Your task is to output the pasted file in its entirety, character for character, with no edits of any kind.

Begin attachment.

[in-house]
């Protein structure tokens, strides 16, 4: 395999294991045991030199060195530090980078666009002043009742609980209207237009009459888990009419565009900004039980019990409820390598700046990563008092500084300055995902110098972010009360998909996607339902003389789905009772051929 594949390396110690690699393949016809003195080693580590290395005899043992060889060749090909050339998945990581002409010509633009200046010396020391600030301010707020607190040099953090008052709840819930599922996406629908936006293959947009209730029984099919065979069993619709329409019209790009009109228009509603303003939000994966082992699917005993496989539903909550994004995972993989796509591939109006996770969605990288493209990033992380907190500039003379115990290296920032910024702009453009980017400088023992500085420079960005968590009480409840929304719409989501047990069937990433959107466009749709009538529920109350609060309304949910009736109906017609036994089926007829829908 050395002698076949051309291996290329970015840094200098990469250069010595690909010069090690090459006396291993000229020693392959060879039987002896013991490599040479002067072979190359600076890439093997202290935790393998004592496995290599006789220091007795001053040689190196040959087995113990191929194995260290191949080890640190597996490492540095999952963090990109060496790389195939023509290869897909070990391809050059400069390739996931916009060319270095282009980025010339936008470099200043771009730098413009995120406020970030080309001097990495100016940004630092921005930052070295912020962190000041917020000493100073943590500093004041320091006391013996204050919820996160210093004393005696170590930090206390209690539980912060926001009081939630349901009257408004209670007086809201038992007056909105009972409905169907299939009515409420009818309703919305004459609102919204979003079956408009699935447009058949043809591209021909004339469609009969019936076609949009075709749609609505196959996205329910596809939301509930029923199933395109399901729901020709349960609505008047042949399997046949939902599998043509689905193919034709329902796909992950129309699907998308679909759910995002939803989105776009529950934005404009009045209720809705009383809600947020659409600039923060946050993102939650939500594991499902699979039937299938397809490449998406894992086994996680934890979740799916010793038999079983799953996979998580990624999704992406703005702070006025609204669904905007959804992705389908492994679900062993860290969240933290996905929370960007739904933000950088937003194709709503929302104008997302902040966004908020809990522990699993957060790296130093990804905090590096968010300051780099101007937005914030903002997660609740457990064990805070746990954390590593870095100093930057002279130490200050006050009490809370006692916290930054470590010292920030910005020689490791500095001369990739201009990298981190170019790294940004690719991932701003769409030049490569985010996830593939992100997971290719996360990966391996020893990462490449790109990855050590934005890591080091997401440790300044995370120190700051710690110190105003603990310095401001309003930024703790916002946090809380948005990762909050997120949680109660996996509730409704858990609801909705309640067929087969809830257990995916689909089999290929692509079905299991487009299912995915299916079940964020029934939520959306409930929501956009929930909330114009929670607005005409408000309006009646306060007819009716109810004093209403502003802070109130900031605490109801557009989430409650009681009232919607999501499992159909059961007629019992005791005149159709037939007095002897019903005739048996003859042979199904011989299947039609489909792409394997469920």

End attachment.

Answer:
[in-house]
């Protein structure tokens, strides 16, 4: 395999294991045991030199060195530090980078666009002043009742609980209207237009009459888990009419565009900004039980019990409820390598700046990563008092500084300055995902110098972010009360998909996607339902003389789905009772051929 594949390396110690690699393949016809003195080693580590290395005899043992060889060749090909050339998945990581002409010509633009200046010396020391600030301010707020607190040099953090008052709840819930599922996406629908936006293959947009209730029984099919065979069993619709329409019209790009009109228009509603303003939000994966082992699917005993496989539903909550994004995972993989796509591939109006996770969605990288493209990033992380907190500039003379115990290296920032910024702009453009980017400088023992500085420079960005968590009480409840929304719409989501047990069937990433959107466009749709009538529920109350609060309304949910009736109906017609036994089926007829829908 050395002698076949051309291996290329970015840094200098990469250069010595690909010069090690090459006396291993000229020693392959060879039987002896013991490599040479002067072979190359600076890439093997202290935790393998004592496995290599006789220091007795001053040689190196040959087995113990191929194995260290191949080890640190597996490492540095999952963090990109060496790389195939023509290869897909070990391809050059400069390739996931916009060319270095282009980025010339936008470099200043771009730098413009995120406020970030080309001097990495100016940004630092921005930052070295912020962190000041917020000493100073943590500093004041320091006391013996204050919820996160210093004393005696170590930090206390209690539980912060926001009081939630349901009257408004209670007086809201038992007056909105009972409905169907299939009515409420009818309703919305004459609102919204979003079956408009699935447009058949043809591209021909004339469609009969019936076609949009075709749609609505196959996205329910596809939301509930029923199933395109399901729901020709349960609505008047042949399997046949939902599998043509689905193919034709329902796909992950129309699907998308679909759910995002939803989105776009529950934005404009009045209720809705009383809600947020659409600039923060946050993102939650939500594991499902699979039937299938397809490449998406894992086994996680934890979740799916010793038999079983799953996979998580990624999704992406703005702070006025609204669904905007959804992705389908492994679900062993860290969240933290996905929370960007739904933000950088937003194709709503929302104008997302902040966004908020809990522990699993957060790296130093990804905090590096968010300051780099101007937005914030903002997660609740457990064990805070746990954390590593870095100093930057002279130490200050006050009490809370006692916290930054470590010292920030910005020689490791500095001369990739201009990298981190170019790294940004690719991932701003769409030049490569985010996830593939992100997971290719996360990966391996020893990462490449790109990855050590934005890591080091997401440790300044995370120190700051710690110190105003603990310095401001309003930024703790916002946090809380948005990762909050997120949680109660996996509730409704858990609801909705309640067929087969809830257990995916689909089999290929692509079905299991487009299912995915299916079940964020029934939520959306409930929501956009929930909330114009929670607005005409408000309006009646306060007819009716109810004093209403502003802070109130900031605490109801557009989430409650009681009232919607999501499992159909059961007629019992005791005149159709037939007095002897019903005739048996003859042979199904011989299947039609489909792409394997469920």